Finding Connections with Wipebook Flipcharts



 "Looking to re-vamp our round robin style of reporting out in order to look for connections, we utilized the Wipebook Flipchart."



“Teamwork makes the dream work” is commonly quoted in business, sports, and schools, but our team wanted to ensure that understanding the dream is what is important. Our schools office is undergoing a revision of the strategic plan, looking beyond today and thinking about the future of our schools.  How can we ensure that we are delivering on our mission in five years?






Prior to the pandemic, our offices were filled with chatter at the communal candy dish, collaboration on the fly, and swapping stories at lunch.  Always knowing what our co-workers were tasked with, and being able to share some advice, lend a hand, or give space as needed.  This sense of community in our schools office was our normal.  We had grown accustomed to regular round robin meetings.  At these meetings, we would share, one by one, what tasks we were currently working on and if we needed any help from our colleagues.  When we switched to remote offices the routine changed, while we still participated in round robins on zoom, the daily contact was missing.



Finally able to meet in person again, our schools office broke down our mission statement and began pondering our vision, or the aspiration destination for our schools office to reach over the long term. Our schools office is divided into five different areas: catholic identify, academics, enrolment, governance, and strategic planning.  Each area working individually to achieve the dream.   Looking to re-vamp our round robin style of reporting out in order to look for connections, we utilized the Wipebook flipchart.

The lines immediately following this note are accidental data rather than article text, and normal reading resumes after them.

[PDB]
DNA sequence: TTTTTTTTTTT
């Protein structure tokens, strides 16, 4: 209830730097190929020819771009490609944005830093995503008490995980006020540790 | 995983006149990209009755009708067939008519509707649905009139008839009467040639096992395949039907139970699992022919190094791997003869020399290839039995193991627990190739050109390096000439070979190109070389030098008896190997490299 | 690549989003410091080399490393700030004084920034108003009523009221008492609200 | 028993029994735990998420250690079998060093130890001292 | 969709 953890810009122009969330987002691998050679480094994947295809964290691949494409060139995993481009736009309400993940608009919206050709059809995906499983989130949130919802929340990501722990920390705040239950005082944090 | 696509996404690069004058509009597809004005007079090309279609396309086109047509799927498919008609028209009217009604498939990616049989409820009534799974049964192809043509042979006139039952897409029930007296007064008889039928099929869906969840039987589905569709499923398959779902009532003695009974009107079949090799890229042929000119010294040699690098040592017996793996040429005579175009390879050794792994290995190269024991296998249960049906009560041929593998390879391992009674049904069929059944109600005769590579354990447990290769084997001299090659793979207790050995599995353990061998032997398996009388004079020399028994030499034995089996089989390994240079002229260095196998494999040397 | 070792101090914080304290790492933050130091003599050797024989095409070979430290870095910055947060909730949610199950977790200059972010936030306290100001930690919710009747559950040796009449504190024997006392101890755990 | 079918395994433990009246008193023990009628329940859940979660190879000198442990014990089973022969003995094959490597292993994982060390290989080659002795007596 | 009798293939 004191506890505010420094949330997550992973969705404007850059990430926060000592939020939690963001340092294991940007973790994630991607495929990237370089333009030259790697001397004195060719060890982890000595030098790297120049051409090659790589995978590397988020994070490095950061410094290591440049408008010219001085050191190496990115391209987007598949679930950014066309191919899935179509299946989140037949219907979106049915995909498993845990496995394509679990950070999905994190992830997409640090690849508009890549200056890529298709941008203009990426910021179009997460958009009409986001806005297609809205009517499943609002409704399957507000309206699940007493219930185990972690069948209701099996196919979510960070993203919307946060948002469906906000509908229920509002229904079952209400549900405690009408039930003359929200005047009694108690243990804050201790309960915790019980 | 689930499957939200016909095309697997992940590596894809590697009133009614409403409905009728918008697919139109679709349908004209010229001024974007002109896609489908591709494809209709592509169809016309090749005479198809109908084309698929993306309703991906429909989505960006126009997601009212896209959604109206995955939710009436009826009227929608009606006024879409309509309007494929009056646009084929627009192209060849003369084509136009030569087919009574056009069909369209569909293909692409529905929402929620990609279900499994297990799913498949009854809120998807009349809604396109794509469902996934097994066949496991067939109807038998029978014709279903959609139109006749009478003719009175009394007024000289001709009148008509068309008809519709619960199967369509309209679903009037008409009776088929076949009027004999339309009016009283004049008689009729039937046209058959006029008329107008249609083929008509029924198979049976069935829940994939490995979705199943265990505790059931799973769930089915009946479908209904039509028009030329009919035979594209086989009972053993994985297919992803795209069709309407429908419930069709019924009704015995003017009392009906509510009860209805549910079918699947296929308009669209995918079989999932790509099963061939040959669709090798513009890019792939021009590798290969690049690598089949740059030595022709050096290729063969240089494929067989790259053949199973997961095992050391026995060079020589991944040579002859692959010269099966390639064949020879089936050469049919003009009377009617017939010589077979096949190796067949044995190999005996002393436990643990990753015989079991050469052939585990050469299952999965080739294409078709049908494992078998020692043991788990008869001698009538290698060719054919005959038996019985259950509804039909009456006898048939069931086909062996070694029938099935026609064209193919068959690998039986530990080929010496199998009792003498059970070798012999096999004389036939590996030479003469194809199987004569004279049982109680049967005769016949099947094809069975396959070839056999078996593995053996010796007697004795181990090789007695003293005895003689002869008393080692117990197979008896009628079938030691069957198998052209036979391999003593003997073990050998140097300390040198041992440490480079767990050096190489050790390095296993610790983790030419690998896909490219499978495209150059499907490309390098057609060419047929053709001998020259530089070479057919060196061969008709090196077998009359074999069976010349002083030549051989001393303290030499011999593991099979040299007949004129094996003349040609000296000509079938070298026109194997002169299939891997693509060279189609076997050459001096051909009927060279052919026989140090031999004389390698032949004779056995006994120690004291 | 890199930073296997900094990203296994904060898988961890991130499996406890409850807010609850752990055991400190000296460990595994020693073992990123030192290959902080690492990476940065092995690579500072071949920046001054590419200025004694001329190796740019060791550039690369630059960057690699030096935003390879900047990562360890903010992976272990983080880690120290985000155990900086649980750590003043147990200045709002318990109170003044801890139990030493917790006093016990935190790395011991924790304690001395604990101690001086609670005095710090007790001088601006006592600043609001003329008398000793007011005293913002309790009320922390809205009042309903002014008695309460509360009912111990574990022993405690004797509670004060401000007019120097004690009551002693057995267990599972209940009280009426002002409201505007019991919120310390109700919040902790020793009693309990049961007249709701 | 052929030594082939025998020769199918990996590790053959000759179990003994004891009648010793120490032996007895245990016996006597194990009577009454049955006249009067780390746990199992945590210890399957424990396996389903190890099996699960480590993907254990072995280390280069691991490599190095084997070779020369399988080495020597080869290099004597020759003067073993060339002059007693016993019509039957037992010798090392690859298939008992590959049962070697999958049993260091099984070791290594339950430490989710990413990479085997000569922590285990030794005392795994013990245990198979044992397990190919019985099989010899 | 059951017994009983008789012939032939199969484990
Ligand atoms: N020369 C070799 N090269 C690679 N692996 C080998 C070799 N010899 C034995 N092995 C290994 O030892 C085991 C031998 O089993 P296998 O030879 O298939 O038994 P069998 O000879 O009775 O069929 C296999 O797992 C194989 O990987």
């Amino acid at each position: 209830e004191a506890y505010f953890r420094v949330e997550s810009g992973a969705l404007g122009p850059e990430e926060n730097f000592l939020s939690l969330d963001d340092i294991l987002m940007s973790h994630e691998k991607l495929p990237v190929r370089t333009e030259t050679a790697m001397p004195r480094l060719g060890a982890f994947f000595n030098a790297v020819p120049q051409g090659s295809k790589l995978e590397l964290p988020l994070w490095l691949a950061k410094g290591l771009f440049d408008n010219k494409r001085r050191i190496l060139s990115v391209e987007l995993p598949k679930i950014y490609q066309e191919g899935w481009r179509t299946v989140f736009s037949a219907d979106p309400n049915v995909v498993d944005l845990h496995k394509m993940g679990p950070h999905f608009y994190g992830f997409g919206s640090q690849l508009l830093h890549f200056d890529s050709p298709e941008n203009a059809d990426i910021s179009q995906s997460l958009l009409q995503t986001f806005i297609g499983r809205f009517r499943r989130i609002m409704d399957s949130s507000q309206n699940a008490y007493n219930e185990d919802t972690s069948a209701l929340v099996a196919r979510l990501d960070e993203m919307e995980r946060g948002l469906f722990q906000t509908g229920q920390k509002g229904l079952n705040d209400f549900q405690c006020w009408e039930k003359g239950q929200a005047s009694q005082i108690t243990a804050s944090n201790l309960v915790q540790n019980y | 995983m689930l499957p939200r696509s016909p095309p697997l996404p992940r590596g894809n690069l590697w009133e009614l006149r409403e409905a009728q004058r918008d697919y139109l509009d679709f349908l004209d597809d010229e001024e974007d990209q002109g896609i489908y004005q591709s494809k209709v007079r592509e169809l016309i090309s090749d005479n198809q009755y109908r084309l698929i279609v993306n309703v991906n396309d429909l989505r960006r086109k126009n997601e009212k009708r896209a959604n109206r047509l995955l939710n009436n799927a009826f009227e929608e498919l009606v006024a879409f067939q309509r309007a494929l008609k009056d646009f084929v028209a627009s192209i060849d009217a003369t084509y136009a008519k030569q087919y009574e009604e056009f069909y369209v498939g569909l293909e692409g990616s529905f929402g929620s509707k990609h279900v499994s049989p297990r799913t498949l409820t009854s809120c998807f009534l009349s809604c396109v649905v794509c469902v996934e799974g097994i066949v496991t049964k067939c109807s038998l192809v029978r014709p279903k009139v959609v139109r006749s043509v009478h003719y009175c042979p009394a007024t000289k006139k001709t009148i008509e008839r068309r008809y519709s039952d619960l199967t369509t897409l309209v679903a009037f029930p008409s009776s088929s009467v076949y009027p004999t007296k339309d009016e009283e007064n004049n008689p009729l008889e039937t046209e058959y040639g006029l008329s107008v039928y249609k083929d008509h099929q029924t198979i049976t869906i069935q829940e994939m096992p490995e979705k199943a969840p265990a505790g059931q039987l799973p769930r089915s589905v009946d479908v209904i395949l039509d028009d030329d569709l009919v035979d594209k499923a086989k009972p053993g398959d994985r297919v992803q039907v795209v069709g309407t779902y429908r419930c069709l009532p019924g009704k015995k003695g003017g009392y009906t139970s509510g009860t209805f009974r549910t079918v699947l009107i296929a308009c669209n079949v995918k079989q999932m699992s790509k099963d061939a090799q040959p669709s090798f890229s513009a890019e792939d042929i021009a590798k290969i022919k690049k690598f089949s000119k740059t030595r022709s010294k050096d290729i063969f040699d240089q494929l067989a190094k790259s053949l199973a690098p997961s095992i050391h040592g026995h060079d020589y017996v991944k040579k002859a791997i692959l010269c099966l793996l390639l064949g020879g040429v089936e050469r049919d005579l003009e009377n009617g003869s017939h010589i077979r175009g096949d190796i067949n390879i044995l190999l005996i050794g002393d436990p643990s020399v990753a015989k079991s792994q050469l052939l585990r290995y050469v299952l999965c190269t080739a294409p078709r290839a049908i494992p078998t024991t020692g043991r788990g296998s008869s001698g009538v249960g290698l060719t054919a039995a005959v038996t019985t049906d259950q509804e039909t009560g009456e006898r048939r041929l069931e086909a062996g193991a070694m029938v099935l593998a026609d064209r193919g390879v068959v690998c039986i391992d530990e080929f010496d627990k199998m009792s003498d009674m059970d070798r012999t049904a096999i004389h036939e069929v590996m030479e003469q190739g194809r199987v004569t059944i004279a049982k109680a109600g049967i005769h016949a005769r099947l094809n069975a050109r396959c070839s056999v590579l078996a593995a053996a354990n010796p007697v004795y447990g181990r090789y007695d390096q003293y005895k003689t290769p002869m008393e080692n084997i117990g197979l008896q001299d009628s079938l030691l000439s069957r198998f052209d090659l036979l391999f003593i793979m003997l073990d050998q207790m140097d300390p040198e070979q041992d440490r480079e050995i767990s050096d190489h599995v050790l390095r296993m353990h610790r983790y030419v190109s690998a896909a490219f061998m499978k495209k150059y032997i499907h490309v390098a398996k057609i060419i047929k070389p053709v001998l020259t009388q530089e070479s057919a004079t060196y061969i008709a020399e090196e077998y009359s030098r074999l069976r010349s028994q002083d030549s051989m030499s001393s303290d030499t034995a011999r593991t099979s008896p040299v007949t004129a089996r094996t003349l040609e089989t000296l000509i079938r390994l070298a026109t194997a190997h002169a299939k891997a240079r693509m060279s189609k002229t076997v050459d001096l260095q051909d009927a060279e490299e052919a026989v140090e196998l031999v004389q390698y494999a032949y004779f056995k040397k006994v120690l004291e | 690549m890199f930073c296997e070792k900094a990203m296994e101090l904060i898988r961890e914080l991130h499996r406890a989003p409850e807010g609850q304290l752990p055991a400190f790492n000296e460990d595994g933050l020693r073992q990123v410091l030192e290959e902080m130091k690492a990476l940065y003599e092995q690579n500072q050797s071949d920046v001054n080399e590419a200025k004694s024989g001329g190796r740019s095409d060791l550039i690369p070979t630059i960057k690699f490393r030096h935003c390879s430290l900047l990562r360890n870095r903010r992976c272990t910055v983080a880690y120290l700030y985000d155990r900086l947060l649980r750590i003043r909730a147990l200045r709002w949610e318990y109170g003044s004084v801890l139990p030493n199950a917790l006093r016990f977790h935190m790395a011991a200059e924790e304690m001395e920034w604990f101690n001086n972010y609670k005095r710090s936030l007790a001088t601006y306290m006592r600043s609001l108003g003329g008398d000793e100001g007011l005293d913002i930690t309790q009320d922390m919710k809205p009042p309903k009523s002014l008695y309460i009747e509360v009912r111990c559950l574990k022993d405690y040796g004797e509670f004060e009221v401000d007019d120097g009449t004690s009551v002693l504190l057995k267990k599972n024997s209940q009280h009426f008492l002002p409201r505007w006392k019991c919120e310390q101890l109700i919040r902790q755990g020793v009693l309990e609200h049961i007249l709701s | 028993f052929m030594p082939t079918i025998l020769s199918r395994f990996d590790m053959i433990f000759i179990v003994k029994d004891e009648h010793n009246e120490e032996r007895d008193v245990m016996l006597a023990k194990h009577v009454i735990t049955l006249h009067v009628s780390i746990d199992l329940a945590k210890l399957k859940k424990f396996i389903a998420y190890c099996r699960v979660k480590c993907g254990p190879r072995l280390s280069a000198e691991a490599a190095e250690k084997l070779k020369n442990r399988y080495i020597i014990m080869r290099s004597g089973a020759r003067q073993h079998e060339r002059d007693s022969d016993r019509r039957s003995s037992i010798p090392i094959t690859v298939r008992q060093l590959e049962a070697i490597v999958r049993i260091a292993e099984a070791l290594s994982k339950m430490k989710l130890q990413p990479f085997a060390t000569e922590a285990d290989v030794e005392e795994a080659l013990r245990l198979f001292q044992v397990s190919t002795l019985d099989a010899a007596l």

Placing five pieces of chart paper randomly around the room, all members of our schools office thought of five different tasks or projects that they were currently working on.  Armed with a black dry erase marker, these items were written on each flipchart. One item on each paper.  After all members recorded their tasks down on each paper, the schools office was asked to divide into their groups.  Academic members at one paper, governance at another, and so on.  Groups then read all of the items listed on their paper and given colored dry erase markers to create a mind map of connections.  How are all of these tasks related to my area?  Finding connections and discussing how our individual daily tasks are all related helped us grasp the bigger mission of our office, the dream.



 Vicky McCann, Educator, Archdiocese of Washington.



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